It’s also about being on their level and understanding why they don’t want to get into it. Often, I will speak to girls and they will say they don’t want to get big and muscular. They have this pre-conceived idea about playing sport, that it will make them butch and masculine. But that’s not the case. It’s about also showing girls that they don’t have to choose between being feminine and playing sport. They can still wear fake tan if they want to and wear make-up and high heels, but they can equally play sports and be an absolute warrior in whatever chosen arena they have. They don’t have to compromise or choose one or the other. There is no opportunity cost and they can do both successfully.
IR: What is your favourite exercise and why?
AG: I would be careful about this and add a disclaimer because every person is different. What works for me might not work for anyone else. We live in a world where people see fitness influencers on social media doing a work out and think they can get the exact same results.
Last year, I got an injury, a bulging disc, and I used to love lifting heavy weights, but I can no longer do that because it affects my back. I’ve had to change my regime, which has been hard. I now have to do more muscular endurance, and I find it hard because I used to love lifting heavy and I loved squatting heavy weights, leg pressing and dead lifting. I love squatting. It’s a compound movement, it’s great for all aspects of your body. Now I squat just using body weight.
I love doing core work and feeling the burn. Playing camogie, having a strong and stable core was very important and I worked hard at that. Something I’m striving to do is pull-ups and chin-ups. I’m quite strong so I have a lot of muscle to lift but I’m constantly trying to work on that. When things that don’t come naturally to me, I feel great when I do them.
IR: What advice would you give people who are embarking on a healthy lifestyle for the first time?
AG: Goals need to be realistic and your own goals. They can’t be someone else’s goals. You need to be clear about what makes you tick, what you want to achieve in your fitness goals. The biggest thing with goals is to stop comparing yourself to others. I’m my own best example of that, when I was running that 5k and people were passing me out. They could have been marathon runners and, for them, the 5k was just stretching their legs. Whereas, for me it was a big deal and I was comparing myself to them and I had to switch off because you don’t know their story. You don’t know if they’re a professional athlete. You don’t know anything about them, so stop worrying about the fact that they passed you out. Be proud of what you’re doing.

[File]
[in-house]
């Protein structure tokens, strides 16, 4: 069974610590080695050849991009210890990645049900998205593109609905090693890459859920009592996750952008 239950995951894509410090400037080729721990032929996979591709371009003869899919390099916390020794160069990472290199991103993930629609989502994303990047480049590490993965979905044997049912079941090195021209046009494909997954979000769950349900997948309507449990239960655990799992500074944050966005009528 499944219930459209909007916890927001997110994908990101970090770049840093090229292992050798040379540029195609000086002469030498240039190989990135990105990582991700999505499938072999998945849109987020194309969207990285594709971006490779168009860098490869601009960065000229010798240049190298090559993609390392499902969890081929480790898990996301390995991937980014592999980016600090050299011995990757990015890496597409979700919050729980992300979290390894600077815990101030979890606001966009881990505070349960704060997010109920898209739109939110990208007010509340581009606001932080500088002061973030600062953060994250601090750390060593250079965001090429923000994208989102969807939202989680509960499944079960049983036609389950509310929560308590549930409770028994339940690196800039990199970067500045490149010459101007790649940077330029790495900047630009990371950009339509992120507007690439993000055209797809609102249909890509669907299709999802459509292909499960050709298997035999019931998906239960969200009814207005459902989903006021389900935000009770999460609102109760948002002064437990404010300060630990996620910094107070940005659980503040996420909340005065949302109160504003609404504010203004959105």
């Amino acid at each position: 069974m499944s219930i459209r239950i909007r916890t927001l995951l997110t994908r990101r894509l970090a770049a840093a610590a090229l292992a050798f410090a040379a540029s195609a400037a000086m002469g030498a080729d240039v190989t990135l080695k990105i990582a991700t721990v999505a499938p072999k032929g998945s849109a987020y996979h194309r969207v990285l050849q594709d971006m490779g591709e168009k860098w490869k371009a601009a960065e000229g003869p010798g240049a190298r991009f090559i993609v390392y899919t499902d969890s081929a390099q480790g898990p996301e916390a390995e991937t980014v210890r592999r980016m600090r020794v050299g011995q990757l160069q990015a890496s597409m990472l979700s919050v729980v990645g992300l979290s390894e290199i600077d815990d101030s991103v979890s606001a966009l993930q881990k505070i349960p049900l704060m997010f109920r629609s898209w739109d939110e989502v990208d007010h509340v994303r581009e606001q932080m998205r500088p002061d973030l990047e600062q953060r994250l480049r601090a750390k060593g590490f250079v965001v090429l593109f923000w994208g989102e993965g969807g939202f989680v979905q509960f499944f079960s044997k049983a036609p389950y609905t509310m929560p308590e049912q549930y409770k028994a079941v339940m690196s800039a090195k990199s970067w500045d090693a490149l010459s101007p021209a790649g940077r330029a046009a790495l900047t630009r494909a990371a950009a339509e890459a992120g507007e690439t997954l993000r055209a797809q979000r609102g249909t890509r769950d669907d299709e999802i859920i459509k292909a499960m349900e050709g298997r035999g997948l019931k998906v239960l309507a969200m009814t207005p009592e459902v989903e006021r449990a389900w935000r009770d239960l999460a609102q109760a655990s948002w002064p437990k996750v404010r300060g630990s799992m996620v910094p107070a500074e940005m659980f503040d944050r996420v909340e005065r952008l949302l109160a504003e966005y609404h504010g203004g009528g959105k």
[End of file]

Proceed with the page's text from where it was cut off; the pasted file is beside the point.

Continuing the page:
Consistency is key with goals. If you set yourself unrealistic goals, you can become demotivated. Sometimes, at the beginning, underestimating yourself is better than overestimating yourself because even if you underestimate yourself and think your goal was easier to achieve than you expected, you still get the high that comes from achieving that goal. I would say to people, start small and, when you’ve achievied that, you will get the confidence to set bigger goals.
The other thing I would say is – tell people about your goals. If there’s accountability, you are much more likely to stick to your goals. If the people at work know that you are building up to running a 10k or losing a bit of weight, whatever it is, if people are asking you about it, it keeps you accountable.
The last thing I would say, is reward yourself. At the end of every year with Cork, we had goals that we wanted to achieve. But we also had little milestone, sub-goals, and if we reached those goals, it was a really good way to keep us on track for our big goals. When we reached our sub-goals, we celebrated them just as much as the big ones.
I’m a firm believer in tangibly rewarding yourself with something. I don’t believe in rewarding yourself with food because it is a very negative relationship to have with it. I don’t think you should get into that mentality. So, I like clothes, going to the cinema, nights away at a spa, etc. It might be something small, like getting my nails done or buying a new piece of jewellery or a handbag, not something expensive, but just tangibly rewarding yourself, so the next time you’re on course to another goal and you’re struggling with it, you can think of the last time you achieved a goal and what you got from it.